I was at the American Library Association’s annual meeting in Chicago this past weekend, so I missed NYC’s annual LGBT Pride Parade on Sunday. Had I been here in New York, I would have turned out for the parade, most especially to cheer and salute this year’s grand marshal, Edie Windsor, the plaintiff in United States v. Windsor. Last week, of course, ruling on that case, the United States Supreme Court struck down the 1996 Defense of Marriage Act in a 5–4 decision, and in doing so legitimized the right to same-sex marriage, which (as of this moment) is legal in thirteen states and the District of Columbia.
In 1993, I was a marketing manager at Harper San Francisco (now HarperOne) when a far-sighted editor, Kandace Hawkinson, brought a guide to gay and lesbian weddings by first-time authors Tess Ayers and Paul Brown to the weekly “pub board” (where literally the entire staff—all forty or more of us—gathered to discuss the projects editors wanted to acquire). While I can’t tell you exactly what was said, I remember the vibe at that meeting as though it happened yesterday: Every one of us recognized that publishing such a book would be an act of faith that one day there would actually be gay and lesbian weddings.
That’s because in 1993, same-sex marriages were not legal anywhere in the United States. Yes, they were taking place—it was Tess’s own wedding in the summer of 1992 to Jane Anderson, her lover of ten years (and now partner of thirty), that had inspired the book (Paul had helped plan the wedding). But same-sex marriage wouldn’t become legal anywhere in the US for another ten years—until 2003, when Massachusetts became the first state to legalize it.
In the intro to the original edition of their book, which Kandace got the go-ahead to acquire and we Harper San Franciscans published in June 1994 as The Essential Guide to Lesbian and Gay Weddings, Tess and Paul wrote:
Now, this doesn’t mean that when we say “same-sex wedding,” we’re adding an asterisk after “wedding,” with a note of apology that it’s not really a wedding, that because same-sex marriages are not yet legal anywhere in the U.S., we’re going to take the posture of second-class citizens and make our celebrations “less than.” No, when we say wedding, we mean wedding. Yes, there are many styles of weddings, and you can pick and choose what you want to do. But since this is a wedding book, equivalent to the books that your straight friends might read, we have included everything that, in a different world, a better world, a more equal world, would be part of a gay wedding.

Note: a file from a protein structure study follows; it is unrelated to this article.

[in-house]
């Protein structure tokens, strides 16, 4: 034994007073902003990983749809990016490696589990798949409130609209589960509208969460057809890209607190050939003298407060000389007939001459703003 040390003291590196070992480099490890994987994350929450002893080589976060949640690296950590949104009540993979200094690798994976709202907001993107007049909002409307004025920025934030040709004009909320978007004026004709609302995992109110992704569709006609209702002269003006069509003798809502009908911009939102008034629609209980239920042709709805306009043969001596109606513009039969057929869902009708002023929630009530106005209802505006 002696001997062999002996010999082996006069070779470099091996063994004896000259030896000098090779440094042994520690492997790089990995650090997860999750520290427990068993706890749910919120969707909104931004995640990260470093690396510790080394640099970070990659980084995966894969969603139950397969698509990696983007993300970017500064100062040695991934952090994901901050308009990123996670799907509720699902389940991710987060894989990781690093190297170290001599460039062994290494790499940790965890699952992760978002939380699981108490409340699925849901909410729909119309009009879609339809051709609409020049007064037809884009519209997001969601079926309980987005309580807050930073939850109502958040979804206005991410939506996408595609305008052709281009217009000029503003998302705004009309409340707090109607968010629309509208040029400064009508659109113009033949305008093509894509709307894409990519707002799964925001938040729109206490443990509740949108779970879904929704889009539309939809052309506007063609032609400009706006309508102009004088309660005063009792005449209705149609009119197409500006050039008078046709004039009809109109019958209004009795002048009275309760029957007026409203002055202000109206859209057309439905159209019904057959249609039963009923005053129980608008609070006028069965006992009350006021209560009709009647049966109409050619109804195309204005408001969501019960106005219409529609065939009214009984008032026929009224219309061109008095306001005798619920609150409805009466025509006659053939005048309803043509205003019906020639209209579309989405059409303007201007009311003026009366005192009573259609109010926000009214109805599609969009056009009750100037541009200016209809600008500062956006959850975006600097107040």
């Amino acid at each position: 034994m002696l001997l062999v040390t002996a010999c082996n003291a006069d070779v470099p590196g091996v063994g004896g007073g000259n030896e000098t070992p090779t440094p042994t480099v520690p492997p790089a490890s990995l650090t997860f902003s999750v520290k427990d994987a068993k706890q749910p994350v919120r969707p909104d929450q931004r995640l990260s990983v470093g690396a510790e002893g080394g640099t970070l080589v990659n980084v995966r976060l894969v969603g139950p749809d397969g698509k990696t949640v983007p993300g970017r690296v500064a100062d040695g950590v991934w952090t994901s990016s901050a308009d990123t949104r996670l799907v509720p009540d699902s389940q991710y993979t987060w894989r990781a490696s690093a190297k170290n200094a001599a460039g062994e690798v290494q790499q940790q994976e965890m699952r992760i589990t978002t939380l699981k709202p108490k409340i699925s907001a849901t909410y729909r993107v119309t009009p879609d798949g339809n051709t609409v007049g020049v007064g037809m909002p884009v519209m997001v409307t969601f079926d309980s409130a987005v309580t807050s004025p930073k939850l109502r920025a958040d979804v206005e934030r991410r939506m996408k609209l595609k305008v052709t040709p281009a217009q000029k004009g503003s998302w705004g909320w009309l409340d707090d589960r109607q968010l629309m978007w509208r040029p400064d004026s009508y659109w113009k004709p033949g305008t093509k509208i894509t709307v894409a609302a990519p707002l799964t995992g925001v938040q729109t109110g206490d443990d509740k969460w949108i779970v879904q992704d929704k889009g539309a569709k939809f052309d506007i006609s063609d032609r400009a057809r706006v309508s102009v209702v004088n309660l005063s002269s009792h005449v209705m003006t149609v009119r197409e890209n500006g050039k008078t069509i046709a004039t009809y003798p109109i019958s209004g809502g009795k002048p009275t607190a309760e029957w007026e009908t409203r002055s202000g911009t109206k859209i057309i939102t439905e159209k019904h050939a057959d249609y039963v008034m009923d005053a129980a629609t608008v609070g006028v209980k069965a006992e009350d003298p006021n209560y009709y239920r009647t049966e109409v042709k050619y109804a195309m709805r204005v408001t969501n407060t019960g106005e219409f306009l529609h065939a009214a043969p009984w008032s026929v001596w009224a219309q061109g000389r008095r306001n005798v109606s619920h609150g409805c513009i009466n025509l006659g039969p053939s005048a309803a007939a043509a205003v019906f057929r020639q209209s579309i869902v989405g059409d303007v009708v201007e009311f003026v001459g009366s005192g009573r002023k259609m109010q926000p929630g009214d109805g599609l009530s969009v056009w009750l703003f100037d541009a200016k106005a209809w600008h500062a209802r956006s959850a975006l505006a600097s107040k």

In other words, we approached this book as if same-sex marriage were suddenly legal.
Fast-forward eighteen years, to June 2012, by which time same-sex marriage had been legalized in seven states and Washington DC. The previous fall, I’d reconnected with Tess and Paul, and now we were publishing a third revised version of their book, which had never gone out of print (Alyson Books took it on in 1999 and then came out with a second edition in 2009). How fast the same-sex marriage landscape has continued to change: The very day we were sending our new edition to press in February 2012, the governor of Washington state was slated to sign a bill legalizing same-sex marriage (that had already been passed by both of Washington’s legislative houses) into law—but we held off on adding Washington to the count of legal states in the book as we weren’t 100 percent certain she would sign it. (She did.)
And now here we are. This past Sunday, Edie Windsor, as the Pride Parade’s grand marshal, was right where she should have been: accorded one of the highest honors the nation’s LBGT community has to bestow. But I’d like to take this moment to give a shout-out to Tess Ayers and Paul Brown, perhaps lesser known than Edie Windsor but no less deserving of recognition, for having had the far-sightedness to write a book a long time ago “as if same-sex marriage were suddenly legal.”